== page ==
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Influences of daylength and temperature on the period of diapause and its ending process in dormant larvae of Burnet Moths (Lepidoptera, Zygaenidae)

Auteur : Wipking (Wolfgang)

Année de publication : 1995
Publication : Oecologia
Volume : 102
Fascicule : 2
Pagination : 202-210

Résumé :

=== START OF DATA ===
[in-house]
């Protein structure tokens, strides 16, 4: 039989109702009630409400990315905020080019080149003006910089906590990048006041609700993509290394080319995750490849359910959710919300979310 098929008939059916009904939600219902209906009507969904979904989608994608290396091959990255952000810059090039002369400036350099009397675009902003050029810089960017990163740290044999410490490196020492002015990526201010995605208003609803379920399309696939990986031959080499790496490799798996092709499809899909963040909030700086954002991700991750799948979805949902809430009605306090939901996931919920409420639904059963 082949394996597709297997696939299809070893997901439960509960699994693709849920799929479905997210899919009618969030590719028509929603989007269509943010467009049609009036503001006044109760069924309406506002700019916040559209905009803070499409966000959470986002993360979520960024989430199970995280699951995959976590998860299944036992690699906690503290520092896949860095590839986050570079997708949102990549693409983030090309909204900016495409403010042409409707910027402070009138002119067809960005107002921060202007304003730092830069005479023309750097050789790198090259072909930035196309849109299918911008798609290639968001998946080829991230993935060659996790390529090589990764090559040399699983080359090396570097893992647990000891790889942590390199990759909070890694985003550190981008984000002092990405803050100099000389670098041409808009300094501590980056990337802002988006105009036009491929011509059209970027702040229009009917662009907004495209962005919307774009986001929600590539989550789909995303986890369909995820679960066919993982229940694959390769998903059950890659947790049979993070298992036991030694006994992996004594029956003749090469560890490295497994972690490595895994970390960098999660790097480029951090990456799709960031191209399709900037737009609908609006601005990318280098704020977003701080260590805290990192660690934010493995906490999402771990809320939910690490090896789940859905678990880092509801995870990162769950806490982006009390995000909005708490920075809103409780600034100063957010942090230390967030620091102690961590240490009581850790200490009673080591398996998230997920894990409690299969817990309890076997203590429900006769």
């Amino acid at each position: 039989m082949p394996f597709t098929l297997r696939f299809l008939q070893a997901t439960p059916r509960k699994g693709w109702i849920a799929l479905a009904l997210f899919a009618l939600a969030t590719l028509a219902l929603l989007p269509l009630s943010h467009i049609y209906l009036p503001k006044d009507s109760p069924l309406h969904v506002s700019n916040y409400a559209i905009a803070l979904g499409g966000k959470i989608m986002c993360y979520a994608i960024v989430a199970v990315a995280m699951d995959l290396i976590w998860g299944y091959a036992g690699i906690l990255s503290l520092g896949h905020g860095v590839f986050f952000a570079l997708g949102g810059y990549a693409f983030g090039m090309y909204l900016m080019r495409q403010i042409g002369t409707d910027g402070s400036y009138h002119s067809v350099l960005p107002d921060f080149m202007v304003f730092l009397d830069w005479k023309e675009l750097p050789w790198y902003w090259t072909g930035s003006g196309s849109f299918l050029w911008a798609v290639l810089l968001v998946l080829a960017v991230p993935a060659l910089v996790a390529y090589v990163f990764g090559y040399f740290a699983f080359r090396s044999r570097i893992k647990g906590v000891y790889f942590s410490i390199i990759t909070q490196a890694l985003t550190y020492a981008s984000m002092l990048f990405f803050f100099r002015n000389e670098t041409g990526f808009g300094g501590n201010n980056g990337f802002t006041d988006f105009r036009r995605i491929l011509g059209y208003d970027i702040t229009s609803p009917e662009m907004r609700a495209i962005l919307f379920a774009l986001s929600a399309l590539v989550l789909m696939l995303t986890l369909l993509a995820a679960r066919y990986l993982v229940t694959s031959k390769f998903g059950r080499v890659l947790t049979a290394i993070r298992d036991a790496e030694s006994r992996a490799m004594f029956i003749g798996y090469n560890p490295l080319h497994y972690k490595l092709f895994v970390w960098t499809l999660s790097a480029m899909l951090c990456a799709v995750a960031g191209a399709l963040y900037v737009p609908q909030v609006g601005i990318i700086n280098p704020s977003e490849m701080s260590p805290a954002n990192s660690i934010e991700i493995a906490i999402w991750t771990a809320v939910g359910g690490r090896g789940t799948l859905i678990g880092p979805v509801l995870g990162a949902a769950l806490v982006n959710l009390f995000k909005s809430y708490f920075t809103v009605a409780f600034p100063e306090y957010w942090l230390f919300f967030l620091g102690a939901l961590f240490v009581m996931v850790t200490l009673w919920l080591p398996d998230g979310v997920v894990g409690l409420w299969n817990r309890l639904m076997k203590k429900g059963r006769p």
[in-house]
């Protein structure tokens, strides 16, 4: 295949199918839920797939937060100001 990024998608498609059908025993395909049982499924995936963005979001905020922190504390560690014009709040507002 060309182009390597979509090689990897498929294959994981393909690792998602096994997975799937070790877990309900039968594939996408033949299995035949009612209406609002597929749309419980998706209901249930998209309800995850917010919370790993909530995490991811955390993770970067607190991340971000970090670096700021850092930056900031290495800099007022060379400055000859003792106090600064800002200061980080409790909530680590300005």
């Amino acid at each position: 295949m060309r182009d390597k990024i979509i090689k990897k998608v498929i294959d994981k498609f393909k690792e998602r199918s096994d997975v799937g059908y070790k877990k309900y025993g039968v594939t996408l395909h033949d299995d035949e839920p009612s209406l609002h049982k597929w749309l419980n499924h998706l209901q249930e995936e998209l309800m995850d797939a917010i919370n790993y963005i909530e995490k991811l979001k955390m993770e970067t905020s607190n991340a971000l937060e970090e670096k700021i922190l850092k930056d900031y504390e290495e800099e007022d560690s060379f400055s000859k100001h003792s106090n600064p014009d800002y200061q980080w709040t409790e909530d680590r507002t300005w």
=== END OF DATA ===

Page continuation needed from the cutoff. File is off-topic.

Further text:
The onset of larval diapause in the burnet moth Zygaena trifolii is clearly characterized by the larva molting into a specialized dormant morph. In a potentially bivoltine Mediterranean population (Marseille) two types of diapause can occur within 1 year: firstly, a facultative summer diapause of 3-10 weeks, and secondly, an obligate winter diapause, which can be lengthened by a period of thermal quiescence to several months in temperatures of ltoreq 5 degree C. For the first time, three successive physiological periods have been experimentally distinguished within an insect dormancy (between onset of diapause and molting to the next non-diapause stage), using chilling periods of 30-180 days at 5 degree C, and varying conditions of photoperiod and temperature. These stages are: (1) a continuous diapause-ending process (DEP); (2) thermal quiescence (Q); and finally, (3) a period of postdiapause development (PDD) before molting to the next larval instar. The result of transferring dormant larvae from chilling at 5 degree C to 20 degree C depended on the length of the chilling period. After chilling for 120-180 days, molting to the next instar occurred after 6-10 days, independent of daylength, This period corresponds with the duration of PDD. After shorter chilling periods (90, 60, 30 days and the control, 0 days) the period to eclosion increased exponentially, and included both the latter part of the previous diapause process and the 6-10 day period of PDD. However, photoperiod also influences the time to eclosion after chilling. Short daylength (8 h light / 16 h dark: LD 8/16) lengthened the diapause in comparison to long daylength (16 h light / 8 h dark: LD 16/8). Short daylength had a similar effect during chilling at 5 degree C, as measured by the longer time to eclosion after transfer